IP works well for moving individual messages from one network to another. It does not support the concept of a conversation (a connection over which a stream of messages can travel in one or both directions). The Transmission Control Protocol (TCP) extends IP with this higher layer capability. Because point-to-point connections are essential on the internet, the two protocols are paired together and known as TCP/IP.

Both TCP and IP operate in the middle layers of a network protocol stack. Popular applications on the internet have sometimes implemented their protocols on top of TCP/IP. HyperText Transfer Protocol is used by web browsers and servers worldwide. TCP/IP, in turn, runs on top of lower-level network technologies like Ethernet. Other popular network protocols in the IP family include ARP, ICMP, and FTP.

How Network Protocols Use Packets

The internet and most other data networks work by organizing data into small pieces called packets. To improve communication performance and reliability, each large message sent between two network devices is often subdivided into smaller packets by the underlying hardware and software. These packet switching networks require packets to be organized in specific ways according to the protocols the network supports. This approach works well with the technology of modern networks as these all handle data in the form of bits and bytes (digital 1s and 0s).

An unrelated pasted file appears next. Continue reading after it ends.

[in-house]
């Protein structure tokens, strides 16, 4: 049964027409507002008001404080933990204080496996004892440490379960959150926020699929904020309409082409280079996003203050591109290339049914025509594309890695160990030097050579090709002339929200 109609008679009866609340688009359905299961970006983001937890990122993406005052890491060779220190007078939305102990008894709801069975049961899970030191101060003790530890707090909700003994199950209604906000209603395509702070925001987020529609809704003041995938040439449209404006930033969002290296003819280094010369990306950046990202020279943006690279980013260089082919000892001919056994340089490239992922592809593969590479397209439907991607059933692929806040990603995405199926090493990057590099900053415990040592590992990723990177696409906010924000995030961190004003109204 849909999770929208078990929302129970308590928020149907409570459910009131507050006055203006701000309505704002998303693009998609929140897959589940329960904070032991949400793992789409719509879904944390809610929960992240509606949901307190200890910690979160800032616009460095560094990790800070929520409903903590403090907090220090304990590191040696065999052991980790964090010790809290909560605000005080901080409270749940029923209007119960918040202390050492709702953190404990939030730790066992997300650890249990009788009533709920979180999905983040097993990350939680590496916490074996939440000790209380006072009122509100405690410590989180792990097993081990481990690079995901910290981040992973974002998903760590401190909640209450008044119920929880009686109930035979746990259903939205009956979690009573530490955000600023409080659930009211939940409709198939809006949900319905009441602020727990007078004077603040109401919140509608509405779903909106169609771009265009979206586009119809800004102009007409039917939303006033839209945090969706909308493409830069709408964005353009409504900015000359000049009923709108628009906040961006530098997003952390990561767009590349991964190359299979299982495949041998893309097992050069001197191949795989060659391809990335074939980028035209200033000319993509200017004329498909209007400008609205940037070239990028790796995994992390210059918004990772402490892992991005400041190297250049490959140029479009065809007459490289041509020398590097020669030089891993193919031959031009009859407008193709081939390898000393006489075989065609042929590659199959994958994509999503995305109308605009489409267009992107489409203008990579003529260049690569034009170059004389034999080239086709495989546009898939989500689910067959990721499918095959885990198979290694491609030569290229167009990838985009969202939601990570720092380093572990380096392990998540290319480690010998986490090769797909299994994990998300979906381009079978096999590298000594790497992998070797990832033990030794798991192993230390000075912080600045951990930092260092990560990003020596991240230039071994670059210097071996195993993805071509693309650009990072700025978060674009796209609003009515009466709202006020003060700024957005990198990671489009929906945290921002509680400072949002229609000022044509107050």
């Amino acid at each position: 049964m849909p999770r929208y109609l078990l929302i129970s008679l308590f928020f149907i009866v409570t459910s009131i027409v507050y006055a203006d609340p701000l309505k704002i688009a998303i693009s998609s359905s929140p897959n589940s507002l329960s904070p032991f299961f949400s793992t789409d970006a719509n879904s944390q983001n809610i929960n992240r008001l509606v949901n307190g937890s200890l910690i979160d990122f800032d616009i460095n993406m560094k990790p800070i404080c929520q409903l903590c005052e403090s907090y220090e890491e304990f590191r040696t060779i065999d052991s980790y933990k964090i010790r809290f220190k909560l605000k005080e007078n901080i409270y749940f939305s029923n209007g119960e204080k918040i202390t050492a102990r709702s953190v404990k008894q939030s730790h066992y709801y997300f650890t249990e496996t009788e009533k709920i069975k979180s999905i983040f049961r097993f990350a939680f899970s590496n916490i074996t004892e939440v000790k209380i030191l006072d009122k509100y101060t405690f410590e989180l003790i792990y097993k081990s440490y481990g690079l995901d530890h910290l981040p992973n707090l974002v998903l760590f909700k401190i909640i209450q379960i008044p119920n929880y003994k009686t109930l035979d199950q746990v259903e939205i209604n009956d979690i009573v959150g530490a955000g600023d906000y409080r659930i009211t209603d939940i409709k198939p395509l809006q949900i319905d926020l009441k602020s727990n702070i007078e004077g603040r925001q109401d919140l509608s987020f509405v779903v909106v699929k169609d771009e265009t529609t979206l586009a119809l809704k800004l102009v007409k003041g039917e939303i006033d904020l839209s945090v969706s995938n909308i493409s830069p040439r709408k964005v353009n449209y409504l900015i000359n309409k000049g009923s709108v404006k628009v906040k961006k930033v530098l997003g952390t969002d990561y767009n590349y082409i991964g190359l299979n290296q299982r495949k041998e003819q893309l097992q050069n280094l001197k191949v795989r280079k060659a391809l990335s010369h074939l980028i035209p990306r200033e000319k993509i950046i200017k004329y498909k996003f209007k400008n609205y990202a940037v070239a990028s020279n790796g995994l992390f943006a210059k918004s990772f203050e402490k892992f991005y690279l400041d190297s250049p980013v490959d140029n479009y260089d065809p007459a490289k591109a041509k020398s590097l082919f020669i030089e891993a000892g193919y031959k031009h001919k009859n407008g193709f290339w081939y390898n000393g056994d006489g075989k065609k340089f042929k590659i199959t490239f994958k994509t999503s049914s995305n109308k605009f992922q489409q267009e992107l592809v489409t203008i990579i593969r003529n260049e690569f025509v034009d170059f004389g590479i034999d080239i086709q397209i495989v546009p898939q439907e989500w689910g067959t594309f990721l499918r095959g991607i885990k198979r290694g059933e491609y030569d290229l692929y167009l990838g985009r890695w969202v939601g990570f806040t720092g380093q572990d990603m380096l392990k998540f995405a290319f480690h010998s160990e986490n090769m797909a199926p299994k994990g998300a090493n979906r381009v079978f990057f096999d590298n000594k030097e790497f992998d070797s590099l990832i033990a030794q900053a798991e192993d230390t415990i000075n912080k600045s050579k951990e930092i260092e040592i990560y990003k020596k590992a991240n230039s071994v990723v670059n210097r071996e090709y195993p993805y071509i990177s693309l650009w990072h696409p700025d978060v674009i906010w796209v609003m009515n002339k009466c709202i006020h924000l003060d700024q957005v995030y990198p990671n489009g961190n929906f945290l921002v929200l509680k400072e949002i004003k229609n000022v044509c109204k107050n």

Each network protocol defines rules for how its data packets must be organized. Because protocols like Internet Protocol often work together in layers, some data embedded inside a packet formatted for one protocol can be in the format of some other related protocol (a method called encapsulation).

Protocols typically divide each packet into three parts—header, payload, and footer. Some protocols, like IP, do not use footers. Packet headers and footers contain the contextual information required to support the network, including addresses of the sending and receiving devices. Payloads contain the data to be transmitted.

Headers or footers often include special data to improve the reliability and performance of network connections, such as counters that keep track of the order in which messages were sent and checksums that help network applications detect data corruption or tampering.

How Network Devices Use Protocols

The operating systems of network devices include built-in support for some lower-level network protocols. All modern desktop computer operating systems support Ethernet and TCP/IP, for example. Many smartphones support Bluetooth and protocols from the Wi-Fi family. These protocols connect to the physical network interfaces of a device, like its Ethernet ports and Wi-Fi or Bluetooth radios.

Graphic of the computer networking terms TCP/IP
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Network applications support the higher-level protocols which talk to the operating system. A web browser, for example, translates addresses like http://lifewire.com/ into HTTP packets that contain the data that a web server can receive and send back the correct page. The receiving device is responsible for re-assembling individual packets into the original message by stripping off the headers and footers and concatenating packets in the correct sequence.